Romanticism emerged in France at the turn of the French Revolution at the end of the 1800s. Romanticism fought against the ideas of the Enlightenment period and the Neoclassical period. The Enlightenment period focused on reason and individualism, Romanticism fought against that by putting the focus on nature or human action. This was to rebel against the idea of order and instead put the focus on the chaos happening in the real world. The Romantic Era peaked between the 1800s to the 1850s. During this time, the world was in turmoil, especially in France. It was post revolution in France but still reeling in the Napoleonic Era. When he was emperor, Napoleon sanctioned a turn back to the Neoclassical style which focused on order and praise for the past. Even though Napoleon was pushing this classical style forward, the new ideas of Romanticism were still moving their way throughout all of Europe and settling in France.
Romanticism went against the idea of the mighty past and looked toward the future, and the impact the present will have on that future. Many artists used their platform to practice this style and find the Romantic in the everyday, especially natural events. They wanted to impact the viewer, and the artists did that through dramatic, emotional, and colorful pieces. One artist that exemplified the chaos of Romantic art was Théodore Géricault.
Théodore Géricault used his artistic prowess to paint present– day events with magnificent scenes. In one of his most famous paintings, The Raft of the Medusa, he took a present day event and turned it into an almost historical painting depicting the gruesome aspects of what was happening in the present. The Raft of the Medusa depicts a gruesome shipwreck was a recent devastating event and Géricault painted it in pristine detail. This shocked viewers of the painting because the horrors of everyday life were not usually what art portrayed in that time. Modern artists take inspiration in present events all the time, and in other styles of that period, this was not the case. Before Romanticism, the art was frivolous, in the Rococo style or depicted actual historical events like in the Neoclassical movement. The art could be used as an allegory for present day events, but usually were not actually based on the present day. The Romantic Era switched this up.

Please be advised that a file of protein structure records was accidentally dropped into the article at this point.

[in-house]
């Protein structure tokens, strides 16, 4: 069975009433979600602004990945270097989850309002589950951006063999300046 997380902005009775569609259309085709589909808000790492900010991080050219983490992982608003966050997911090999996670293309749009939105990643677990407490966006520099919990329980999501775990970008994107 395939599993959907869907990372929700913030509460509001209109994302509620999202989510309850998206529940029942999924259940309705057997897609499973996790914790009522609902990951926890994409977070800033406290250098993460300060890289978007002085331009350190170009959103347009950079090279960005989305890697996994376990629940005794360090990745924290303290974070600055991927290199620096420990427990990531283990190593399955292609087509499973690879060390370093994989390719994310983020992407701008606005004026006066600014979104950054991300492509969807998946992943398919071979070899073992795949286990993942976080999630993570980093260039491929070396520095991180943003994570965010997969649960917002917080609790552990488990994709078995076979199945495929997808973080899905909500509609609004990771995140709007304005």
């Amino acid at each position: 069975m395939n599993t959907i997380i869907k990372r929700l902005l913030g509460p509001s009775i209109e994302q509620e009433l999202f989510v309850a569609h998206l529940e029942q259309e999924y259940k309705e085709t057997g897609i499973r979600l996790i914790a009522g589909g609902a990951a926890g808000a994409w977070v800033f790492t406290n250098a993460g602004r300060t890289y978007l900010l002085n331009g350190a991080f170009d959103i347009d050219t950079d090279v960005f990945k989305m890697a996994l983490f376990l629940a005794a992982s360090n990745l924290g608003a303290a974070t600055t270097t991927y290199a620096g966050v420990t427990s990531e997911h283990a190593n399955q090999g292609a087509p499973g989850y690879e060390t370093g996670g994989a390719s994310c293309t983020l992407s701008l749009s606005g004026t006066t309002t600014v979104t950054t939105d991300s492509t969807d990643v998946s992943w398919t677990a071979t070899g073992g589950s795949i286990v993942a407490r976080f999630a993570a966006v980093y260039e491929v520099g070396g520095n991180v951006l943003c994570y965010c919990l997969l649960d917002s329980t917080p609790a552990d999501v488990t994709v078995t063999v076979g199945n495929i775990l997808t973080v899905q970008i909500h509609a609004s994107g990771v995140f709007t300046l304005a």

Géricault depicting this event shocked people because it forced the viewer to see the historical significance that present– day events can have on the world. He put this recent shipwreck in the same style as past major paintings to put this event on par with those major historical events. In doing this, Géricault made a statement about the importance of this event and showed people why they should care. By using The Raft of the Medusa painting to show the importance of learning from the present, Géricault exemplified the ideas of Romanticism in his art.
Hubert Robert was also a father of the Romantic period. Hubert Robert was sometimes called Robert de Ruins because of his focus on idealizing the ruins of the structures he painted. Robert studied art in Italy, so many of his paintings were of Italian structures and this one pictured is The Imaginary View of the Grand Gallery of the Louvre in Ruins.
Robert was a quintessential Romantic painter because he took powerful and culture– defining monuments, similar to the Louvre, and showed how naturally without human intervention they would stand up to the test of time. This dilapidated view of a historical monument once again made viewers of the painting feel emotional about the subject.